The City Attorney's Office in San Francisco is charged with handling court cases and drafting legislation at the behest of the San Francisco Board of Supervisors — which is why lawyers there spend so much time pursuing hackneyed laws based on ideological whims.
Whether it is challenging the state's sole authority to issue handgun permits or fighting endless lawsuits over voter-approved changes to The City's welfare payment, City Attorney Dennis Herrera's staff has often been sent on quixotic legal journeys — and justly criticized here and elsewhere for wasting taxpayer money in the process.
But to give credit where credit is due, Herrera has come up with what may be a creative solution to help stop some of San Francisco’s most active and damaging graffiti practitioners. In doing so, he is stepping into an area where San Francisco criminal prosecutors have consistently failed to get results and essentially allowed chronic taggers to deface public and private property throughout The City.
Herrera announced Monday that his office had obtained a civil injunction against 20-year-old Carlos Romero, who had been arrested numerous times by police for spray-painting his familiar calling cards on light poles, signs and other city property. Under a court-ordered settlement, Romero has been barred from possessing spray paint and other graffiti tools and must stay away from the spots that he frequently tagged, and he has agreed to adhere to a curfew. The injunction will last for five years, and Romero has also agreed to pay restitution and fines totaling $20,000.
I usually shudder when I hear the words “a first for San Francisco,’’because it usually refers to some form of wacky social crusade being pursued by our public officials. But in this case the label is most welcome, since it’s a promising attempt to put the clamps on scofflaws who cost The City millions to clean up graffiti from homes, schools and public spaces.
In order to obtain the court order, Herrera’s office had to detail a pattern of behavior that constituted a public nuisance. That was not a problem, because San Francisco police had a long and detailed file on Romero, who mostly plied his color-coded trade in the Excelsior — but had no qualms about finding new sites to deface. And to get a sense of how active Romero must have been over the years, officials cited at least eight incidents of defacing public property that he admitted to as an adult — one can only imagine how much paint he may have spilled as a young teen.
Herrera said he hopes that the case will send a message to other serial taggers that city officials are serious about their desire to crack down on the graffiti blight.
“Would-be vandals should understand that if you can establish a pattern of public nuisances then the law allows for long-range civil penalties,’’ he said. “We are going to be aggressive and build these cases whenever we can. There is a complementary role for the civil system to play alongside the criminal courts.’’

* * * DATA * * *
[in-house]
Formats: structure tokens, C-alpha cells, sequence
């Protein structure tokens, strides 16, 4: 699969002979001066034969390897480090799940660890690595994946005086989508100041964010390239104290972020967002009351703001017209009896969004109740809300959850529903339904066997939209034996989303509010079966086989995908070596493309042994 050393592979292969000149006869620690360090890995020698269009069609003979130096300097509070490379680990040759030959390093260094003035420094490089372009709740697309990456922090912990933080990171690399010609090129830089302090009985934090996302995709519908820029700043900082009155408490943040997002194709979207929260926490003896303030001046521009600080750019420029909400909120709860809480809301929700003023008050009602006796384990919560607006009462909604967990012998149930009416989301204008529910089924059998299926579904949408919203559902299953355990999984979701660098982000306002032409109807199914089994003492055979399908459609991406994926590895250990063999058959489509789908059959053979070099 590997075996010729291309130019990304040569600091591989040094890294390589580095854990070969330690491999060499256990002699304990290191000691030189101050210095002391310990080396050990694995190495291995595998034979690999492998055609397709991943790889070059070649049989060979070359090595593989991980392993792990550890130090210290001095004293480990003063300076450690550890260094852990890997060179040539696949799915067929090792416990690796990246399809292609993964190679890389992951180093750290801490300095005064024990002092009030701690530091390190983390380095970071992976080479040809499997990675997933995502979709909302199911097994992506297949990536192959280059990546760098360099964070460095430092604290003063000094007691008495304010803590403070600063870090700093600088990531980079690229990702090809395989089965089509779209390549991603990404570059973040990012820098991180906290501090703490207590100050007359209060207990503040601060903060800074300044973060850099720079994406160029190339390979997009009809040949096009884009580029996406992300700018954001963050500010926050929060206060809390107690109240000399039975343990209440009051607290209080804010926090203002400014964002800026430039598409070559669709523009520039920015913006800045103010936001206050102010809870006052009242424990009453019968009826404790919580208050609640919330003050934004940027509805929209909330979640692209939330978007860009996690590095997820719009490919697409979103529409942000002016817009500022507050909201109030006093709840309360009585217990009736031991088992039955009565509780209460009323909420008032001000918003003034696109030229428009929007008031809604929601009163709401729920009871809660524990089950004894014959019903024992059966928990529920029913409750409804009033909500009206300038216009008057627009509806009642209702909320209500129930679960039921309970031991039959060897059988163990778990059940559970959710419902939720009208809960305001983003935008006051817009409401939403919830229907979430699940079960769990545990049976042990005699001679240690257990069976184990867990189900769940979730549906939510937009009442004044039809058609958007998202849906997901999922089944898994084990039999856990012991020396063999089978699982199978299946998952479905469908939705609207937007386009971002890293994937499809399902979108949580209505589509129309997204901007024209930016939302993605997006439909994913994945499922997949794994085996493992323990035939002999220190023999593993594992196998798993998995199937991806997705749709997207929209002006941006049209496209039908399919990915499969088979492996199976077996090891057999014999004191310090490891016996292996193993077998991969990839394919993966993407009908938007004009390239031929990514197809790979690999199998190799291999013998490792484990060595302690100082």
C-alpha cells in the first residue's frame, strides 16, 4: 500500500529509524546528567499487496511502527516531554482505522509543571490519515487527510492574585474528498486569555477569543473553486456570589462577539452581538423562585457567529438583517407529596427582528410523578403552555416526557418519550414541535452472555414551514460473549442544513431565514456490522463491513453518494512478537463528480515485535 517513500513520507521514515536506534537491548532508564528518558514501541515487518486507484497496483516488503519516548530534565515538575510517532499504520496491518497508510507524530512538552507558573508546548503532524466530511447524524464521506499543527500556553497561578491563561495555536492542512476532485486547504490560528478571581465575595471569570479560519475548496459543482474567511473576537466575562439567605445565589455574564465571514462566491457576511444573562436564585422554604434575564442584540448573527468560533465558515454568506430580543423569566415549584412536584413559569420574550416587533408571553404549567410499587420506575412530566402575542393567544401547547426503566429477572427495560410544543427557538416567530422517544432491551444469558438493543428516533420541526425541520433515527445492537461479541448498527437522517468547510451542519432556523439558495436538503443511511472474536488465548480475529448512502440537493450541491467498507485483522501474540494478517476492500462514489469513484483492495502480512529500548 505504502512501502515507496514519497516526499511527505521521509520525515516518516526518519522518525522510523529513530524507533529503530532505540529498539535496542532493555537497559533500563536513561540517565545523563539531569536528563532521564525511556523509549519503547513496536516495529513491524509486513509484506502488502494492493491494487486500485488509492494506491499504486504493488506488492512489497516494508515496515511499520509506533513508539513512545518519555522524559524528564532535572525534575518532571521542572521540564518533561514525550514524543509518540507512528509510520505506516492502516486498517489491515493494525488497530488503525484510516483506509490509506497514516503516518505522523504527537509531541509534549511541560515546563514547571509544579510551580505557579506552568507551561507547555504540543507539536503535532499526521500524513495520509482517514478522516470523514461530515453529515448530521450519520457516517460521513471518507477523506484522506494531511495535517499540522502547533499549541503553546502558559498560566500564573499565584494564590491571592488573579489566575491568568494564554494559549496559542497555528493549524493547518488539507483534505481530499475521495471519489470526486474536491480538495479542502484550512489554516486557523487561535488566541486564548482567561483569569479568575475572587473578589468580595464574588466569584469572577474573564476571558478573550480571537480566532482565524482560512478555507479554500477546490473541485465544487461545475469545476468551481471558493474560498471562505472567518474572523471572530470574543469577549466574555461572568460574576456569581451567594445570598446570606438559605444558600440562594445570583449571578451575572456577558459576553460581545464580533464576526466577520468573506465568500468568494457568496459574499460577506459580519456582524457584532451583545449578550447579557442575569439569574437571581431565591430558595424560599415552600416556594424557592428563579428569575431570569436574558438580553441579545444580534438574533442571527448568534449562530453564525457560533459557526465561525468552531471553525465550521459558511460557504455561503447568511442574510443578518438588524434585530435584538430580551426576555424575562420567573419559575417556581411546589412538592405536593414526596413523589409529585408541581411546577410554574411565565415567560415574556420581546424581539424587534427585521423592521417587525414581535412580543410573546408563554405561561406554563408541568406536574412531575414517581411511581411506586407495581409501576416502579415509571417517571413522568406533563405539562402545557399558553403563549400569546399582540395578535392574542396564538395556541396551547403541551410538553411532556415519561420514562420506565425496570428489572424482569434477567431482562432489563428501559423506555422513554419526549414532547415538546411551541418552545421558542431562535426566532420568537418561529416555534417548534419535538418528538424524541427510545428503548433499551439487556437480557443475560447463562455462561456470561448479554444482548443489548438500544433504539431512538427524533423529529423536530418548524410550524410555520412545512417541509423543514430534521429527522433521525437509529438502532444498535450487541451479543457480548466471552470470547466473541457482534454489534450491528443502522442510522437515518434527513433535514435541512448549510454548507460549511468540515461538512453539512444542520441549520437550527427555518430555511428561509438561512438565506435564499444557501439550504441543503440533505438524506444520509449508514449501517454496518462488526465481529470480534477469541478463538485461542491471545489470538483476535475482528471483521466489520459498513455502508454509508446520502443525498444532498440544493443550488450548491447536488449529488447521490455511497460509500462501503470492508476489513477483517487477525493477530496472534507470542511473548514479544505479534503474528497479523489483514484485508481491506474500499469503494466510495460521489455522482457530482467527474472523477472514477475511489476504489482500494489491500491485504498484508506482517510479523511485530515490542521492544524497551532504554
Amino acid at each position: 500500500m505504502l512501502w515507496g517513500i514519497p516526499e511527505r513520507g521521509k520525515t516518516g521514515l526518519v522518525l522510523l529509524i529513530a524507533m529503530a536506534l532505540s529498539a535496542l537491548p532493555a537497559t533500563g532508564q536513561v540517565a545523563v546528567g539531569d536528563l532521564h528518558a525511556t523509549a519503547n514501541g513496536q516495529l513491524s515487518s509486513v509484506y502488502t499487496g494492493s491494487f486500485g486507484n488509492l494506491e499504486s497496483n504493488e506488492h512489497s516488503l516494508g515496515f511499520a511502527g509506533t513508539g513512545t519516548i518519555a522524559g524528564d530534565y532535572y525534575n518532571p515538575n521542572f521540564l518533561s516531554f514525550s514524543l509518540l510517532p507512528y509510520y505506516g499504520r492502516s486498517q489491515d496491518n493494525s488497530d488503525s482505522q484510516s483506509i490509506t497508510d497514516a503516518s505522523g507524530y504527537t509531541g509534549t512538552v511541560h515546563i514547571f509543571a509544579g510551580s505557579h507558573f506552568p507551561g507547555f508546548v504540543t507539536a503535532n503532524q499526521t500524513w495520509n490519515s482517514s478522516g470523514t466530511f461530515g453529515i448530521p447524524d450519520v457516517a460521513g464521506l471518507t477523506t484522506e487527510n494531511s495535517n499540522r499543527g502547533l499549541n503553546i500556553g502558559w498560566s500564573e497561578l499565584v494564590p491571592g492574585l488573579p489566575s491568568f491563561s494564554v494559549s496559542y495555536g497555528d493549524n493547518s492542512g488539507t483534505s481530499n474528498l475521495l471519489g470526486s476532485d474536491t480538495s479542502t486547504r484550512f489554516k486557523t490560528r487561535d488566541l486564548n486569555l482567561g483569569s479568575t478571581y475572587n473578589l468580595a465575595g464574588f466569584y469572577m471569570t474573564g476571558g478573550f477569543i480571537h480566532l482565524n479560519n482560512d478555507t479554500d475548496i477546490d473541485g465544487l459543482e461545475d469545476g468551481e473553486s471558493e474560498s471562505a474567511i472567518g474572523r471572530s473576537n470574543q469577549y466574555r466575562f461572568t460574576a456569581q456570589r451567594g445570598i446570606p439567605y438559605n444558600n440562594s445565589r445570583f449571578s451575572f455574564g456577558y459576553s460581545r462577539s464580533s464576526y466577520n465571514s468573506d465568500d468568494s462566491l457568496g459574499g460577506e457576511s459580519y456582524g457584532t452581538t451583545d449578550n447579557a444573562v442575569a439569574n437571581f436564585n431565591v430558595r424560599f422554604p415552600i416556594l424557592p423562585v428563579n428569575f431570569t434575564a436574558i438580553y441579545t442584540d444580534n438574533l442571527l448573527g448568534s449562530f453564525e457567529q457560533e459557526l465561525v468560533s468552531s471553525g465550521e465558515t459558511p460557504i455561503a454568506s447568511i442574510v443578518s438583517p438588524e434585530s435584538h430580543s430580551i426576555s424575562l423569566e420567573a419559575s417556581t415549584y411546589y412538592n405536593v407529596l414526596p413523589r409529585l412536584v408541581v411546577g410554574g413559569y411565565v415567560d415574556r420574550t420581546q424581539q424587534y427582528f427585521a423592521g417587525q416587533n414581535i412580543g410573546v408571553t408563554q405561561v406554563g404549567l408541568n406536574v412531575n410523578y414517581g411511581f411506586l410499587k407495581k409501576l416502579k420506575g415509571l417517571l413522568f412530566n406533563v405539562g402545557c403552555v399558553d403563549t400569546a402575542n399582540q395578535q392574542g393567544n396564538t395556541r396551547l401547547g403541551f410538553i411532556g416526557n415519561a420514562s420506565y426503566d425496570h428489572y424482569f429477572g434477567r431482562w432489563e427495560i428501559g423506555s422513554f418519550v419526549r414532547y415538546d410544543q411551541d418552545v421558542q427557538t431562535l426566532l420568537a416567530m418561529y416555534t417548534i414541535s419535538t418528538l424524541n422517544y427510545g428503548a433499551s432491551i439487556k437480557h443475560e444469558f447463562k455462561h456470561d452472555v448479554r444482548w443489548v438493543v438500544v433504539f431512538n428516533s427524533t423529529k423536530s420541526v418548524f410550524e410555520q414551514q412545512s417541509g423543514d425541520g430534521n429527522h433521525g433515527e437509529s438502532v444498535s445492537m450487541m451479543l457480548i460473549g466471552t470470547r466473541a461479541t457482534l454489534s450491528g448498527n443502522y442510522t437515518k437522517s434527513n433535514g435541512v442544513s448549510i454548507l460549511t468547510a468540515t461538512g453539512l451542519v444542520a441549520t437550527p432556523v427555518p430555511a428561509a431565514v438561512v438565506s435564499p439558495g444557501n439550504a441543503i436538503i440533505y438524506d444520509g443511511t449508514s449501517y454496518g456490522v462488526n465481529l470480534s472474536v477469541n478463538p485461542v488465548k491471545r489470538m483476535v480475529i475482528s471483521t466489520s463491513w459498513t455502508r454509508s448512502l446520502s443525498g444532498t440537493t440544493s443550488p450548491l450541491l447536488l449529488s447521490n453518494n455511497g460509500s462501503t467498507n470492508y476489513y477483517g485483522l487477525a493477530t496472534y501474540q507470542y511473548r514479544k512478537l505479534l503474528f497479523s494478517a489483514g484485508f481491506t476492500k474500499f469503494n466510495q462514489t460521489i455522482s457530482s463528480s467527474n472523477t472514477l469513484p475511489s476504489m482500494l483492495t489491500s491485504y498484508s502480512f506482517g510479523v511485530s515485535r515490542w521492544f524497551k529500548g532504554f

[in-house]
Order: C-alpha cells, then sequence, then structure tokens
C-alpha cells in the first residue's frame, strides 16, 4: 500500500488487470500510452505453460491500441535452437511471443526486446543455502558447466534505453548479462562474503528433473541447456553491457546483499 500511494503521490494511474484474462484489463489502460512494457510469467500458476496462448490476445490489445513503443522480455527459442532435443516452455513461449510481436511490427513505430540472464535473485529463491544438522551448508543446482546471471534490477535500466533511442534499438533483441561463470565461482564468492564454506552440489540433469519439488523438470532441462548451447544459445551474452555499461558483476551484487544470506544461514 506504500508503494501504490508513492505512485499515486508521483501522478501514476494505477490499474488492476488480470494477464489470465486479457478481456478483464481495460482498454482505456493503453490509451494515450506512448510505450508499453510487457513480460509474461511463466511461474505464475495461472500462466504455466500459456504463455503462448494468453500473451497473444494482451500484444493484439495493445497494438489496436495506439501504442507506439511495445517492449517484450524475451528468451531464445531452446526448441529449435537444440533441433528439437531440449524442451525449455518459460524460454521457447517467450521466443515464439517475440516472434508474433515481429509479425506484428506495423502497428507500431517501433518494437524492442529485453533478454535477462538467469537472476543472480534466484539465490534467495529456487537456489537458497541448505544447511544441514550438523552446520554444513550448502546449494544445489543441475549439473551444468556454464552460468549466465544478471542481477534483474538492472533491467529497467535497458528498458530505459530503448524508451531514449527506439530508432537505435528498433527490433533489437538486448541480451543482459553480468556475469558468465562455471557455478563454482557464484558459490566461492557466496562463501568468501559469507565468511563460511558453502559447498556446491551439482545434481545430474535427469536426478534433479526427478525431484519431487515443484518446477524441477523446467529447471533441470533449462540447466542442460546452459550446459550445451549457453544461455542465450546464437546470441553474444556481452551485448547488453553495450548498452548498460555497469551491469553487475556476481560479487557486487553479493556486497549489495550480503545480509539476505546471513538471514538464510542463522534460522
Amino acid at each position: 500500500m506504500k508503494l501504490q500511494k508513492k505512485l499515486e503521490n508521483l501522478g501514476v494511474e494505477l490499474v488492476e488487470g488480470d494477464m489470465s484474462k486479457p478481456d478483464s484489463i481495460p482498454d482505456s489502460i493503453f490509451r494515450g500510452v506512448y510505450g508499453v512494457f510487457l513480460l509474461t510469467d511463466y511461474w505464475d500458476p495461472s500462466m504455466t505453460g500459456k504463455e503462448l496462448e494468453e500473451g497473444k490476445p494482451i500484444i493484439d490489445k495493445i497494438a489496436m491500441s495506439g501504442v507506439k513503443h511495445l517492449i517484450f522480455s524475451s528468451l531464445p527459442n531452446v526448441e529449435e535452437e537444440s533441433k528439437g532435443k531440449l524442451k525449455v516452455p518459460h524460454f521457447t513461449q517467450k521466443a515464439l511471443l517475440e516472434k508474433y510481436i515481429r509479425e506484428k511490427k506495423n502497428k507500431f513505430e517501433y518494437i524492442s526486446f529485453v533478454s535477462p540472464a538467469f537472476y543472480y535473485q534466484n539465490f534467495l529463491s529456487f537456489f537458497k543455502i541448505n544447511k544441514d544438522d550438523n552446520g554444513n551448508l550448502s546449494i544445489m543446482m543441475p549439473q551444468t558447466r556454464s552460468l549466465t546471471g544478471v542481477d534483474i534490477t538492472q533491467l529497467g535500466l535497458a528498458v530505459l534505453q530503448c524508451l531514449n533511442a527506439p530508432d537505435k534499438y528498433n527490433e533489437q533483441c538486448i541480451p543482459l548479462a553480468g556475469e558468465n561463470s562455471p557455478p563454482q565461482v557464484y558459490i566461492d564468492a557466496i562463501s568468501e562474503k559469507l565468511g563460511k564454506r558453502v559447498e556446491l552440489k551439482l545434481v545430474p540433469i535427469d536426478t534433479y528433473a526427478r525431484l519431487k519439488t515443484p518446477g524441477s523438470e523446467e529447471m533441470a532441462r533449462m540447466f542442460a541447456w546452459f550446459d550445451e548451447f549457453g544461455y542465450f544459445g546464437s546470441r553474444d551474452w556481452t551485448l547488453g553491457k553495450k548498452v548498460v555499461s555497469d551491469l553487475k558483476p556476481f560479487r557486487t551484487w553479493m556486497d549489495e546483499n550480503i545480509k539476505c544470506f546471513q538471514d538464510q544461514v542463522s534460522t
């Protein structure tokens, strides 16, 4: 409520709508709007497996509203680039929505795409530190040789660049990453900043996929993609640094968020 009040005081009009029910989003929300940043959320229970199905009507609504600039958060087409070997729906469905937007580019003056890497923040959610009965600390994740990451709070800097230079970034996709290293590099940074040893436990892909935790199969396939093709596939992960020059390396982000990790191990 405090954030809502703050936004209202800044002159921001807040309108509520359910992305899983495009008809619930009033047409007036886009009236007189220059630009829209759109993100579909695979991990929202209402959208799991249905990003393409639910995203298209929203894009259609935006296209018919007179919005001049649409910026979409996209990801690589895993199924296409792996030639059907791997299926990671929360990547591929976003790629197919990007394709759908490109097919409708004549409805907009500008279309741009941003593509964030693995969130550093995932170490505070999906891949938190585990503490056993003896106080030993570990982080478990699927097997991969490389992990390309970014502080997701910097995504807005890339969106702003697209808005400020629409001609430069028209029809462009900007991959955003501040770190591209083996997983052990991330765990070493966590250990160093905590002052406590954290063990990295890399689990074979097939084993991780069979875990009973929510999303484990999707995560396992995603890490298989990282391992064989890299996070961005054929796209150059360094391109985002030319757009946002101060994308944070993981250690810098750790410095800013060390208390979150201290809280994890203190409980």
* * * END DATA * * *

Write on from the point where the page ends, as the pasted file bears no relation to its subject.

Some cities have used civil penalties as a way of going after known gang members — an idea that Herrera said earlier this year he wants to pursue. The Romero case is sort of a dry run for his office to that end — a detailed, by-the-book account of how one person has exhibited a pattern of behavior and is found to be a public nuisance.
In a town where quality-of-life crimes are often dismissed by the judicial system, the graffiti injunction case — with its sizable monetary punishment — should at least remind some officials that there are avenues available to address behavioral problems that result in tax dollars being wasted.
One of the strongest arguments for vastly expanding The City’s network of surveillance cameras is that in addition to capturing outbreaks of violence in high-crime areas they can also be used in neighborhoods where graffiti is rampant and where illegal dumping is common.
After all, the so-called broken windows theory of good government, whereby officials go after known hotspots of urban blight to get cleaner and safer streets, generally works best when it’s known who is breaking the windows. In Romero’s case, he’s not even supposed to go within 100 yards of any intersection that he has been found to tag.
Romero has even agreed to tell his story in a public service announcement about the potential consequences of graffiti vandalism — at least for repeat offenders who get caught.
Apprehending chronic taggers appears to be the hard part for city officials, but when they do, they’ll at least have a legal outline on how and where to leave their mark.